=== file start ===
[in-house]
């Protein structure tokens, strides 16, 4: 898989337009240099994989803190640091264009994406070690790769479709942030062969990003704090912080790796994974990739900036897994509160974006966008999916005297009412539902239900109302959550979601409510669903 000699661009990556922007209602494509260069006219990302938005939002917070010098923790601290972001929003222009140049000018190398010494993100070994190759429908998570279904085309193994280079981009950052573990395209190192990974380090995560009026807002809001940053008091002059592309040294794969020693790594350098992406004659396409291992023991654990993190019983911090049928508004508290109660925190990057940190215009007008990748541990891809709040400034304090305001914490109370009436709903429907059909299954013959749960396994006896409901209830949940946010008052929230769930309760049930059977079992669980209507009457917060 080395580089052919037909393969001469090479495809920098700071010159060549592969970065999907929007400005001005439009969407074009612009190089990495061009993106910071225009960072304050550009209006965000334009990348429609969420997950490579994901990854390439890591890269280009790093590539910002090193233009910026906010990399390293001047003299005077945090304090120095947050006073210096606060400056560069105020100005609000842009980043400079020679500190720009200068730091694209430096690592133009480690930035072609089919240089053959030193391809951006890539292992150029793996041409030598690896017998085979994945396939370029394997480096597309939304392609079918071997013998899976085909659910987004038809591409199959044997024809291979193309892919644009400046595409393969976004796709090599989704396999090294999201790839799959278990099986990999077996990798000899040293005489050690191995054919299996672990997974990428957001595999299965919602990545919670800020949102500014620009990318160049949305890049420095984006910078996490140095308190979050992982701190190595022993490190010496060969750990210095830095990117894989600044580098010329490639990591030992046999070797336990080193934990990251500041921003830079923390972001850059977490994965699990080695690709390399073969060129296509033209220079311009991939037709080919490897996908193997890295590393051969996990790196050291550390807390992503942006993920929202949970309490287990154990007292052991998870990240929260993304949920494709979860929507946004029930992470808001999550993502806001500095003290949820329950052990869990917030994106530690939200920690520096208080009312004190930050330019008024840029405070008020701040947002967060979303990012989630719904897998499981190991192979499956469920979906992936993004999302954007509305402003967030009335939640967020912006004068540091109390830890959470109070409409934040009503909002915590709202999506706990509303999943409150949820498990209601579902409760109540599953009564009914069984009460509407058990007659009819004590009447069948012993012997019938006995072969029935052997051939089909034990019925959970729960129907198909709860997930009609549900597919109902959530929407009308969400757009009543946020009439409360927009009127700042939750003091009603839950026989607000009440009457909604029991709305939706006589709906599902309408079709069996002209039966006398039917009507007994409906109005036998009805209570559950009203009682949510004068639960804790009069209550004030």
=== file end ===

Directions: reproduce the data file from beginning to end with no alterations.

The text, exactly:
[in-house]
């Protein structure tokens, strides 16, 4: 898989337009240099994989803190640091264009994406070690790769479709942030062969990003704090912080790796994974990739900036897994509160974006966008999916005297009412539902239900109302959550979601409510669903 000699661009990556922007209602494509260069006219990302938005939002917070010098923790601290972001929003222009140049000018190398010494993100070994190759429908998570279904085309193994280079981009950052573990395209190192990974380090995560009026807002809001940053008091002059592309040294794969020693790594350098992406004659396409291992023991654990993190019983911090049928508004508290109660925190990057940190215009007008990748541990891809709040400034304090305001914490109370009436709903429907059909299954013959749960396994006896409901209830949940946010008052929230769930309760049930059977079992669980209507009457917060 080395580089052919037909393969001469090479495809920098700071010159060549592969970065999907929007400005001005439009969407074009612009190089990495061009993106910071225009960072304050550009209006965000334009990348429609969420997950490579994901990854390439890591890269280009790093590539910002090193233009910026906010990399390293001047003299005077945090304090120095947050006073210096606060400056560069105020100005609000842009980043400079020679500190720009200068730091694209430096690592133009480690930035072609089919240089053959030193391809951006890539292992150029793996041409030598690896017998085979994945396939370029394997480096597309939304392609079918071997013998899976085909659910987004038809591409199959044997024809291979193309892919644009400046595409393969976004796709090599989704396999090294999201790839799959278990099986990999077996990798000899040293005489050690191995054919299996672990997974990428957001595999299965919602990545919670800020949102500014620009990318160049949305890049420095984006910078996490140095308190979050992982701190190595022993490190010496060969750990210095830095990117894989600044580098010329490639990591030992046999070797336990080193934990990251500041921003830079923390972001850059977490994965699990080695690709390399073969060129296509033209220079311009991939037709080919490897996908193997890295590393051969996990790196050291550390807390992503942006993920929202949970309490287990154990007292052991998870990240929260993304949920494709979860929507946004029930992470808001999550993502806001500095003290949820329950052990869990917030994106530690939200920690520096208080009312004190930050330019008024840029405070008020701040947002967060979303990012989630719904897998499981190991192979499956469920979906992936993004999302954007509305402003967030009335939640967020912006004068540091109390830890959470109070409409934040009503909002915590709202999506706990509303999943409150949820498990209601579902409760109540599953009564009914069984009460509407058990007659009819004590009447069948012993012997019938006995072969029935052997051939089909034990019925959970729960129907198909709860997930009609549900597919109902959530929407009308969400757009009543946020009439409360927009009127700042939750003091009603839950026989607000009440009457909604029991709305939706006589709906599902309408079709069996002209039966006398039917009507007994409906109005036998009805209570559950009203009682949510004068639960804790009069209550004030």